foot product or contains "the best" medicine.

Efficacy, in turn, is defined as "(i) effectiveness in treating or relieving any sign

or symptom of athlete's foot, (ii) ability to control or cure athlete's foot, (iii)
effectiveness in preventing the occurrence or recurrence of athlete's foot or (iv)
overall effectiveness in treating, controlling, curing, and/or preventing athlete's
foot." The function of the expert panel is to determine whether a covered claim
has a "substantial and reliable medical and scientific basis." If in the opinion of
the expert panel the covered claim is without medical and scientific basis, the
sponsoring party agrees to withdraw any advertisement containing such a

Plough began its 1981 advertising campaign without submitting its claims to
the expert panel and scarcely five weeks after the 1979 lawsuit was dismissed,
Pennwalt filed the present action seeking to force Plough to comply with the
settlement agreement. Plough's pre-settlement and post-settlement ads read as

1979 Plough Ad
Aftate for Athlete's Foot is better than
Desenex. Really better. If you've got
athlete's foot and you're still using
Desenex, you should know that Aftate is
better. In independent studies, the
medication in Aftate has been proven to
be more effective in killing athlete's
foot fungus than medication in Desenex.
In fact, doctors recommend the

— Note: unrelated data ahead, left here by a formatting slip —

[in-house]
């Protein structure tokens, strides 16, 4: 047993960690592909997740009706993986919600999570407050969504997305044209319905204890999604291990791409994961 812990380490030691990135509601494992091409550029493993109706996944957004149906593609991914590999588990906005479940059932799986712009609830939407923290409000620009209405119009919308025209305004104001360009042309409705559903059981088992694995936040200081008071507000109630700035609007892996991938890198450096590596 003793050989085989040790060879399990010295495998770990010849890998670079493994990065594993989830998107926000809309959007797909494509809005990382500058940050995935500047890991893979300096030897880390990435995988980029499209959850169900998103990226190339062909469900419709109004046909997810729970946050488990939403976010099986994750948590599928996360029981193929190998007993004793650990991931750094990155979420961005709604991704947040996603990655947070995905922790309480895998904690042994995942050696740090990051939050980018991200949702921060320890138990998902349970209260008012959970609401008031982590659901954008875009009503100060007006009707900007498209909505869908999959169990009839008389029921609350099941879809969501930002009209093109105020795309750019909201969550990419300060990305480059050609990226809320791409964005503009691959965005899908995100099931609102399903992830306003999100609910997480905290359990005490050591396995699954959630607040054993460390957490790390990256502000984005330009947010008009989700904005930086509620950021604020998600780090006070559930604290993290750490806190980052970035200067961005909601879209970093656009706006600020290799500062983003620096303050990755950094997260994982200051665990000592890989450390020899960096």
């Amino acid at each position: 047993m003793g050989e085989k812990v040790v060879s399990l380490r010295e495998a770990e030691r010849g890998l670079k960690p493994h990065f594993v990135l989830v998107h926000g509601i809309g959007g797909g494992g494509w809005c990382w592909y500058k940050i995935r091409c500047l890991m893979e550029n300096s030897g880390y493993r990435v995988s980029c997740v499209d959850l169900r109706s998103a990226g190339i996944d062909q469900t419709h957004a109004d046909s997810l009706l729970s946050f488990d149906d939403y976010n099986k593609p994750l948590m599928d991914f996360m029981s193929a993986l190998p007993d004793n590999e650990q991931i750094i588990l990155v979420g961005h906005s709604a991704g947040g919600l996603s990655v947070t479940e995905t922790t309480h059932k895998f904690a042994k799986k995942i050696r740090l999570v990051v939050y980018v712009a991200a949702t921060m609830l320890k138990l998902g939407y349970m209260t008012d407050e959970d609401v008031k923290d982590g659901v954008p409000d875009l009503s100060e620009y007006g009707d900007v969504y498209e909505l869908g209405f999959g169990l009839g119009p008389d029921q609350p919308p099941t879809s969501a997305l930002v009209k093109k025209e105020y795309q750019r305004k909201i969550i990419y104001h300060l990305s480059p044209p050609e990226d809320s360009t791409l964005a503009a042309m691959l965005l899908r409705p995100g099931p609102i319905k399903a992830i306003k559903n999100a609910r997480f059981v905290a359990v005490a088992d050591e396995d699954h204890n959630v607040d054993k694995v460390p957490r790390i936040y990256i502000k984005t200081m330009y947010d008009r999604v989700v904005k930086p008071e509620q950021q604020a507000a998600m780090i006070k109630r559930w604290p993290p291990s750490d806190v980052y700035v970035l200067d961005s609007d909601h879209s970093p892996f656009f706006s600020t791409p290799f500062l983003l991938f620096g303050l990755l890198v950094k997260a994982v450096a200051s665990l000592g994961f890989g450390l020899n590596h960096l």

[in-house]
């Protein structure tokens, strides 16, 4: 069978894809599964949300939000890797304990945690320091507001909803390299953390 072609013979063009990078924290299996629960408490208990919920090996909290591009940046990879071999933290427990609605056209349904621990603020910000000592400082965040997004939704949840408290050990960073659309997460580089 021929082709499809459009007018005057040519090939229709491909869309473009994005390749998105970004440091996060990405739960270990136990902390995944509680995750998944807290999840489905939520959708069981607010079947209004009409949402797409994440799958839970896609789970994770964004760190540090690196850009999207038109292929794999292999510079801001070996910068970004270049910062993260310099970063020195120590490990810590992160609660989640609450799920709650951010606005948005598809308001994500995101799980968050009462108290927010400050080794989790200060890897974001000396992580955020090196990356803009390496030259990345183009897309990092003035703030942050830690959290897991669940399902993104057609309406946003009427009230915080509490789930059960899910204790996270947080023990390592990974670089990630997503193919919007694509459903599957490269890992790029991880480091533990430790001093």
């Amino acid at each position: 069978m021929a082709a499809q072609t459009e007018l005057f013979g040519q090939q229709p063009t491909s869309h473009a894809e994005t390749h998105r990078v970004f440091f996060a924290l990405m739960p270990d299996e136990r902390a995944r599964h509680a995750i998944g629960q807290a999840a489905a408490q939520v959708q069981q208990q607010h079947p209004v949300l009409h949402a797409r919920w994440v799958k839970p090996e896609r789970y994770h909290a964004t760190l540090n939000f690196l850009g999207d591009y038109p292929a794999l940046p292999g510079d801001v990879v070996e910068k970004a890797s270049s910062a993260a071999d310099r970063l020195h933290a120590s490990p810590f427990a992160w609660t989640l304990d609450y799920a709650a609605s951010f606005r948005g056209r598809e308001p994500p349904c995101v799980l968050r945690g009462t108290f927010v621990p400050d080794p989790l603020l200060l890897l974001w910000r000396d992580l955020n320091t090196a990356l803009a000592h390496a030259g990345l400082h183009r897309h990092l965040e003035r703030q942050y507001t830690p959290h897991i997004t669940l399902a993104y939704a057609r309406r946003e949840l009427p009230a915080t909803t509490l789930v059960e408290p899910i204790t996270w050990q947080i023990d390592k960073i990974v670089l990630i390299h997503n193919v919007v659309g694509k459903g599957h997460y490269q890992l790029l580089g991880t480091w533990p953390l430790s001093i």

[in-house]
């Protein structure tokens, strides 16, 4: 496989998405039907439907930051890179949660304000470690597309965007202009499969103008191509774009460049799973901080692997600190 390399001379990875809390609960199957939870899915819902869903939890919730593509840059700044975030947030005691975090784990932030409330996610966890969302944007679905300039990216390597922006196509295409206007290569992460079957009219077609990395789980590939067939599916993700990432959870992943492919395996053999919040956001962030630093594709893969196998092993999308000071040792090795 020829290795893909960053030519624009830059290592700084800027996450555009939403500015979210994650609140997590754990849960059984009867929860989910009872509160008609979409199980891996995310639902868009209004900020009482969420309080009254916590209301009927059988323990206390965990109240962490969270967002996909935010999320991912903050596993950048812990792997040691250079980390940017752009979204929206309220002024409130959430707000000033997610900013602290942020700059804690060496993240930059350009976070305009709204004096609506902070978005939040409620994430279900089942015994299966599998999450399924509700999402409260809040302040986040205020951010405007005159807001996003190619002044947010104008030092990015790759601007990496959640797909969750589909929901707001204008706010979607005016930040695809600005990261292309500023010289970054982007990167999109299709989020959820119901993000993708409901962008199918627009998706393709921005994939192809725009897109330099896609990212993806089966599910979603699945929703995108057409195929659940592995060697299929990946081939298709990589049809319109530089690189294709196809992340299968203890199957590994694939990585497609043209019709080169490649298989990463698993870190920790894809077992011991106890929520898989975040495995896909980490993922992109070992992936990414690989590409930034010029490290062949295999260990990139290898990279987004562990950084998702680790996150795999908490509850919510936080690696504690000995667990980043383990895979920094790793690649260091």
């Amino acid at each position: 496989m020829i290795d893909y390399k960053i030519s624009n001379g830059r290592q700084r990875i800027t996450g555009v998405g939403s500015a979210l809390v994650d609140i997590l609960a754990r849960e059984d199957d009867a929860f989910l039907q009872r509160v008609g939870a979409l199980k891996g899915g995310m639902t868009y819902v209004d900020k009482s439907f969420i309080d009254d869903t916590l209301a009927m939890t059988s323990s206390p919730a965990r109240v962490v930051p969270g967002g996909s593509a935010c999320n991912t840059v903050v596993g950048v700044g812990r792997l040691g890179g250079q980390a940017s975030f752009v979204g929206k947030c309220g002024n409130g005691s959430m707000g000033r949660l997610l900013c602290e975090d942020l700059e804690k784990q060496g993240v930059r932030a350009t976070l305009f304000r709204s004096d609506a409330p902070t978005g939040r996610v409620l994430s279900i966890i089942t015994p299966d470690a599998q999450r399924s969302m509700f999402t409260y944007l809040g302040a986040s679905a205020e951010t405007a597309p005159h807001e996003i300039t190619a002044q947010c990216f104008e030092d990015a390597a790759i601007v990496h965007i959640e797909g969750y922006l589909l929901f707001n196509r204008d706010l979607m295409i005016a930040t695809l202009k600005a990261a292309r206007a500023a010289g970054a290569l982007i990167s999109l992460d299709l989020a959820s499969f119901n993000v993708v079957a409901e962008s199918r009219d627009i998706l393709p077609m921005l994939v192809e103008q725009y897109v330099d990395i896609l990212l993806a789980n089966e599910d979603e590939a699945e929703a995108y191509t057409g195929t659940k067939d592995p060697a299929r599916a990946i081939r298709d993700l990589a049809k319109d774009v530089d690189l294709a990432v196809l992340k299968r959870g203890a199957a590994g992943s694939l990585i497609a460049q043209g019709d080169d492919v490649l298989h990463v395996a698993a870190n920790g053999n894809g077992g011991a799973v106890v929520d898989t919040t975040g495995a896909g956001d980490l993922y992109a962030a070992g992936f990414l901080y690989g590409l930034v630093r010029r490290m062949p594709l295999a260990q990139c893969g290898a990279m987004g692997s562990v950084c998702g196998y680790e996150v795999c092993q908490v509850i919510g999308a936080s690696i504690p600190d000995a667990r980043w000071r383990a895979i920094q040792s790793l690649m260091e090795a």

medication in Aftate 14 to 1 over the
medication in Desenex. 14 to 1. Aftate
is better than Desenex. Really better.
It's the killer. (Emphasis added)

1981 Plough Ad
Aftate for Athlete's foot. With
medication doctors prescribe
1 over that in Desenex. Aftat
kills athlete's foot fungi on
contact. It contains Tolnaft
most effective medication agai
athlete's foot, and it's avail
without a prescription. Aftat
speeds healing of raw cracked
and helps prevent reinfection.
Doctors prescribe the medicati
in Aftate 10 to 1 over that i
Desenex. (Emphasis added)

The question then is whether Plough's statement that "Doctors prescribe the
medication in Aftate 10 to 1 over that in Desenex" constitutes a covered claim
within the meaning of the settlement agreement.1


The district court properly noted that the settlement agreement is a contract and
subject to the rules of contract interpretation. As such, our standard of review of
the district court's interpretation of the contract is plenary. Jersey Central Power
& Light Co. v. Local Unions, IBEW, 508 F.2d 687 (3d Cir. 1975), cert. denied,
425 U.S. 998, 96 S.Ct. 2215, 48 L.Ed.2d 823 (1976); Emor, Inc. v. Cyprus
Mines Corp., 467 F.2d 770 (3d Cir. 1972).


The trial judge had no hesitation in determining that Plough's 1981 ad is a

comparative claim and "that someone reading or hearing the claim is expected
to infer from it that Aftate is more effective in treatment than Desenex."
Nevertheless, the trial judge held that the parties did not intend inferences or